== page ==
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"given by a considerable though neglected critic; it is a notion "which, if kept in view, would conduce much to the right under"standing of them, that the whole collection forms a sort of Heroic "Tragedy. The redemption of man, and the destruction of Satan is "the plot. The persons of the drama are the Persons of the God'• head,—Christ united to one of them,—Satan, Judas, the apostate "Jews, the heathen persecutors, the apostates of latter times ;—the "attendants, believers, unbelievers, angels;—the scenes, heaven, * earth, hell;—the time of the action, from the fall to the final over"throw of the apostate faction, and the general judgment."'— pp. xiii—xviii.
Thus, the learned Prelate, in his usual peremptory style, affirms the very extensive reference of the Psalms to the ReDeemer of mankind. So far as we can collect his reasons from his-implications, and the grounds of his assertions from his assertions themselves, we venture to state them thus:—
It seems to be assumed, that the Psalms prophetic of the Messiah are chiefly, if not exclusively, those composed by David. Then it is argued—
1. That the complaints, supplications, thanksgivings, and denunciations, of which those Psalms consist, have but a faint and incomplete relation to any facts in David's life, but have a clear and perfect accomplishment in the life, sufferings, and exaltation of Christ.
2. David was an inspired prophet. But it could not need inspiration to enable him to describe his own sufferings and deliverances. Therefore such descriptions could never have been intended for anything in his own life, but their "true subject 'was—something put into his mind by the Spirit of God.'"
3. Many of the descriptions, especially those of conquest and triumph, have a remarkable resemblance to the symbolical descriptions of the glorified Saviour in the book of the Revelation of St. John.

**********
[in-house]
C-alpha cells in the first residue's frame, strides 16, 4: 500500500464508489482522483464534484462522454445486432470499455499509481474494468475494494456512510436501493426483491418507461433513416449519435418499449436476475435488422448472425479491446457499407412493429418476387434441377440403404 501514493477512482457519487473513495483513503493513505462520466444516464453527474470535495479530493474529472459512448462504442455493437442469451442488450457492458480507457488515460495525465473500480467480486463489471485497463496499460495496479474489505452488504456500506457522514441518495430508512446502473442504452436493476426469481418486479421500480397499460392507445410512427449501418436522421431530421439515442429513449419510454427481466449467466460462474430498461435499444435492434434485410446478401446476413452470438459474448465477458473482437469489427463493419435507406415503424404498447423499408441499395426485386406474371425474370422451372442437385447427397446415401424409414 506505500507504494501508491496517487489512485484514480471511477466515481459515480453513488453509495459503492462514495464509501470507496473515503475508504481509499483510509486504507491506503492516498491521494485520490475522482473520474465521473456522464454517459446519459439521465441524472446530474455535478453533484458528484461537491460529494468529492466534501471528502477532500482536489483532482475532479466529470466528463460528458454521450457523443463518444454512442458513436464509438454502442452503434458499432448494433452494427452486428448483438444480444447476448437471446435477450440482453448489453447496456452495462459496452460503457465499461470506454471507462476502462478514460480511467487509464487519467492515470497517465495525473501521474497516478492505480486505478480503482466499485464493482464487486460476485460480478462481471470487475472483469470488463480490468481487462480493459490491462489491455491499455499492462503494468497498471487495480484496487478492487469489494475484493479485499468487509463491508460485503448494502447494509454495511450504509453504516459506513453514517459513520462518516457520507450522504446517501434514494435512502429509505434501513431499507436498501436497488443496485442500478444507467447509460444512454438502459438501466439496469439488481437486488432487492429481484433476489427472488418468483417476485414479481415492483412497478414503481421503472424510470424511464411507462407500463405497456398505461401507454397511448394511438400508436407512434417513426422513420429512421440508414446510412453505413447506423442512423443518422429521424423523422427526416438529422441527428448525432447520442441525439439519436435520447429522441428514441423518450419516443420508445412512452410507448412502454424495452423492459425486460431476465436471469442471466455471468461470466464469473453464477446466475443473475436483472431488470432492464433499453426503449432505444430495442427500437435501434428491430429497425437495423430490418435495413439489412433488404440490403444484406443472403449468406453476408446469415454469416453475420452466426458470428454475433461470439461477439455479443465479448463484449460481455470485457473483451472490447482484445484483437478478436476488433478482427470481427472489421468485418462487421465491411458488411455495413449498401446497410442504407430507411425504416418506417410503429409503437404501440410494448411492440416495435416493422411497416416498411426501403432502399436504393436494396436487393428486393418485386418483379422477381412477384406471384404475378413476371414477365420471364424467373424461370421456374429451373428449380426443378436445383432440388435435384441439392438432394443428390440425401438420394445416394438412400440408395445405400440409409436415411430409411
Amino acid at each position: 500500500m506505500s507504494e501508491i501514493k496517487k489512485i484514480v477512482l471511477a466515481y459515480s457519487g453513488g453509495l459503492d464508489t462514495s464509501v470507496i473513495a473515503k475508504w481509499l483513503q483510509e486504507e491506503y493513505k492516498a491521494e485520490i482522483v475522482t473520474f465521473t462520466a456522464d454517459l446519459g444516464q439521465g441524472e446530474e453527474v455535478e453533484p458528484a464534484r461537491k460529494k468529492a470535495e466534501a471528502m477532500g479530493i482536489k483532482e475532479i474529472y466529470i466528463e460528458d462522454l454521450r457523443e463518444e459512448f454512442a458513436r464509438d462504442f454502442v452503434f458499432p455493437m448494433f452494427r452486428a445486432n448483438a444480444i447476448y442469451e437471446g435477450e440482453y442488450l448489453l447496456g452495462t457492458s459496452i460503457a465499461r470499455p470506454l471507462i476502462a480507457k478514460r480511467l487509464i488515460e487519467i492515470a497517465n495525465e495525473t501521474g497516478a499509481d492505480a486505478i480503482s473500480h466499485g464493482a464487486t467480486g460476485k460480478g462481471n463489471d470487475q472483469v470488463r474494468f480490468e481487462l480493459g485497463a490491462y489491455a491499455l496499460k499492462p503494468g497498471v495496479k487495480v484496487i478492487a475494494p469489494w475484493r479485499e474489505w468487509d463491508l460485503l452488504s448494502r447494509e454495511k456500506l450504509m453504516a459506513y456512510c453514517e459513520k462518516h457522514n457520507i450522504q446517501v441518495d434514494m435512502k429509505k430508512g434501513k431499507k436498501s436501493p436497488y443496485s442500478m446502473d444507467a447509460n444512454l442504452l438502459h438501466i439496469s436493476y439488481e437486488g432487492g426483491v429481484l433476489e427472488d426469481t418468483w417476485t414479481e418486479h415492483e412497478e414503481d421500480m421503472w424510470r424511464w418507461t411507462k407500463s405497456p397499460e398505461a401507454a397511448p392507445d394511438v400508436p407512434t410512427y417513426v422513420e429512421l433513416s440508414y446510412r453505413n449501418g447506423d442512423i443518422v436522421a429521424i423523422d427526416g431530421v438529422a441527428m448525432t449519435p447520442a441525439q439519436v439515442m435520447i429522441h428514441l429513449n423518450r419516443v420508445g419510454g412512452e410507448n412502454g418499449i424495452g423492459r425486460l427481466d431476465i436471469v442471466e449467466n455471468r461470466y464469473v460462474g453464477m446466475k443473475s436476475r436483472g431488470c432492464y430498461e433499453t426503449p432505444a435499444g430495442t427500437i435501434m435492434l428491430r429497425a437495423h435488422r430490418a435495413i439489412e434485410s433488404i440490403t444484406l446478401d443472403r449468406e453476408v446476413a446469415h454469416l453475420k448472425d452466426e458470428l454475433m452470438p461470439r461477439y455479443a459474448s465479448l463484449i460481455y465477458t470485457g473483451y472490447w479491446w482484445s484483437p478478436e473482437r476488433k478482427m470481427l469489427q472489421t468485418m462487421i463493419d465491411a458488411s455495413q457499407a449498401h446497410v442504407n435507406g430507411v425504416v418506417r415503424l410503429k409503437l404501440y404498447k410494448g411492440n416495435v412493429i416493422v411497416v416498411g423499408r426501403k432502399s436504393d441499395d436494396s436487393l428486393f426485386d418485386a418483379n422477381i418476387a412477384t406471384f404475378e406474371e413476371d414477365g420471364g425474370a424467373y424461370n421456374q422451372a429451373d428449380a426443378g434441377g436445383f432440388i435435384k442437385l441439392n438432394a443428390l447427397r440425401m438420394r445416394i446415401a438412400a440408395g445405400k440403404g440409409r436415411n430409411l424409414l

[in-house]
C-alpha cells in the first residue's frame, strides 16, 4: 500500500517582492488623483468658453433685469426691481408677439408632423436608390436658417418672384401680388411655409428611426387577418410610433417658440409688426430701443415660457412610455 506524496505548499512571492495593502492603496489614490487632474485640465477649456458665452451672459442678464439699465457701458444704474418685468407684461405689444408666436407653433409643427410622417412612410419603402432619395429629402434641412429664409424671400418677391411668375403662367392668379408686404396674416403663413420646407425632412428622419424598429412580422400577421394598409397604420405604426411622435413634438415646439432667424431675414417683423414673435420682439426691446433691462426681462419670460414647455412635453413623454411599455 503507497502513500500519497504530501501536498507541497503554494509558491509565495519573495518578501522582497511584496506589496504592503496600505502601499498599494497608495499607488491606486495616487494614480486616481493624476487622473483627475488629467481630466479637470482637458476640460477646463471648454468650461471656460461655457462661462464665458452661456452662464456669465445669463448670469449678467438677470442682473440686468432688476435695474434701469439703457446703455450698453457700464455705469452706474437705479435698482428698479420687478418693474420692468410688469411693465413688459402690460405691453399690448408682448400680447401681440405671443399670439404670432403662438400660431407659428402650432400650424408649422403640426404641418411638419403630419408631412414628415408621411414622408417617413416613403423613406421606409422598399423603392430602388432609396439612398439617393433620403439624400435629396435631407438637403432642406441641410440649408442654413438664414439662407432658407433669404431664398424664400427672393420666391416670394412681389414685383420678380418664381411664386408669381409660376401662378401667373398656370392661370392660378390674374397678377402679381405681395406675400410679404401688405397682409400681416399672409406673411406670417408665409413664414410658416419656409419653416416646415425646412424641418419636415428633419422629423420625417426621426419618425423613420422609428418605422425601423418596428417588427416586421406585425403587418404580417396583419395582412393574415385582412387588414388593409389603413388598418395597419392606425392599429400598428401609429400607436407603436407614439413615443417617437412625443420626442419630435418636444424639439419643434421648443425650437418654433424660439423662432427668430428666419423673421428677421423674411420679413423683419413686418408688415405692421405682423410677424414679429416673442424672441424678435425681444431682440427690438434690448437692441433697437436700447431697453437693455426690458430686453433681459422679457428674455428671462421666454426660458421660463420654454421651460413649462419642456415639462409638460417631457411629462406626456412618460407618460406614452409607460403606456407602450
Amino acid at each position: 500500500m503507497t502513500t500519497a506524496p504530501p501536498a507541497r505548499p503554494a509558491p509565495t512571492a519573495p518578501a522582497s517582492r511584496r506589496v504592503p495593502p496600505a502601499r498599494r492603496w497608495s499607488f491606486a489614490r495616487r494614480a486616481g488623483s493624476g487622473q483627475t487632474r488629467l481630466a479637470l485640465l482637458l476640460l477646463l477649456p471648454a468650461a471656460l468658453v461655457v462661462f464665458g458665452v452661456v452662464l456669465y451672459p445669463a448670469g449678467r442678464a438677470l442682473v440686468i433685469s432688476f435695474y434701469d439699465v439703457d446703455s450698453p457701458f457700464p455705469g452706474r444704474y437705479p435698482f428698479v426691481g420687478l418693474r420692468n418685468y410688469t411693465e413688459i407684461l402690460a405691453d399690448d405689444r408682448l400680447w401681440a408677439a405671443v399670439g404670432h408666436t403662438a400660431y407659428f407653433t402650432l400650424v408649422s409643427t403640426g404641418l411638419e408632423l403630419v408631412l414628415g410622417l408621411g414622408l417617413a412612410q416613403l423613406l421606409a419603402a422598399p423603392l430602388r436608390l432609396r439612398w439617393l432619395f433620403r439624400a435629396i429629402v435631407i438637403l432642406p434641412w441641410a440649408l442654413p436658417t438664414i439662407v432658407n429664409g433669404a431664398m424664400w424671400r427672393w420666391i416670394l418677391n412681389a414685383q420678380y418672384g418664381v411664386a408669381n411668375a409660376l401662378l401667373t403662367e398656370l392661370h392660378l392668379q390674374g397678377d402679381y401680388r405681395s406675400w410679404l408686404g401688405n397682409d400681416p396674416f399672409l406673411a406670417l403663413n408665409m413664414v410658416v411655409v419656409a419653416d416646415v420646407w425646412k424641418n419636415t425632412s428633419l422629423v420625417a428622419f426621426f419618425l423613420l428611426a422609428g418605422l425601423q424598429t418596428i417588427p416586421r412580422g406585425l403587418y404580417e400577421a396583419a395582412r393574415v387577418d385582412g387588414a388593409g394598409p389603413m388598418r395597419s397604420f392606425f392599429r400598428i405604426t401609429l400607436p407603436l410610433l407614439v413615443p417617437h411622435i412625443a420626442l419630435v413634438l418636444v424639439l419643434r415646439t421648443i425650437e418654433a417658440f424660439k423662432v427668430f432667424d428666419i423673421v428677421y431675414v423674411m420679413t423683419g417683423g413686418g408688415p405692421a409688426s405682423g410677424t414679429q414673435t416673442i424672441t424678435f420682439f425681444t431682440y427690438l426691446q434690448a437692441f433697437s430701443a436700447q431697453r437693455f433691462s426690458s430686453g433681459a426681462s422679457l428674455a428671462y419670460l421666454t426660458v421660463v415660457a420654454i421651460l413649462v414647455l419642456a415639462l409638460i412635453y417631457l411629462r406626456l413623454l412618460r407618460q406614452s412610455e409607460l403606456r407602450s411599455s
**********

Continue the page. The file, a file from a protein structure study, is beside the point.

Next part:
The following general remarks will be acknowledged to be, at least, curious.
'The supplicatory Psalms may be generally divided into two classes according to the prayer; which in some regards the public, and in others, the individual. In those of the latter class, which is the most numerous, the supplicant is always in distress. His distress arises chiefly from the persecution of his enemies. His enemies are always the enemies of God and goodness. Their enmity to the supplicant is unprovoked. If it has any cause, it is only that he is the faithful servant of Jehovah, whose worship they oppose. They are numerous and poweriul, and use all means, both of force and stratagem, for the supplicant's destruction; an object in the pursuit of which they are incessantly employed. The supplicant is alone, without friends, poor, and destitute of all support but God's providential protection. When the great inequality between the supplicant and his enemies is
considered, with respect to their different rank and fortunes in the world, it seems strange that one so inconsiderable as he is described to be, should at all attract the notice of persons so greatly his superiors; or that, having once incurred their displeasure, he should not be immediately cut off. But, although their malice is perpetually at work, their point is never carried. They keep him indeed in perpetual alarm and vexation, but they seem never to advance a single step nearer to the end of their wishes, viz his destruction. The suppliant, on the other hand, often miraculously relieved, is yet never out of danger, though he looks forward with confidence to a period of final deliverance. If at any time he is under apprehension of death, it is by the visitation of God in sickness. And at those seasons, the persecution of his enemies always makes a considerable part of the affliction They exult in the prospect of his dissolution; upbraid him as deserted by his God; and, in the end, feel the highest disappointment and vexation at his recovery.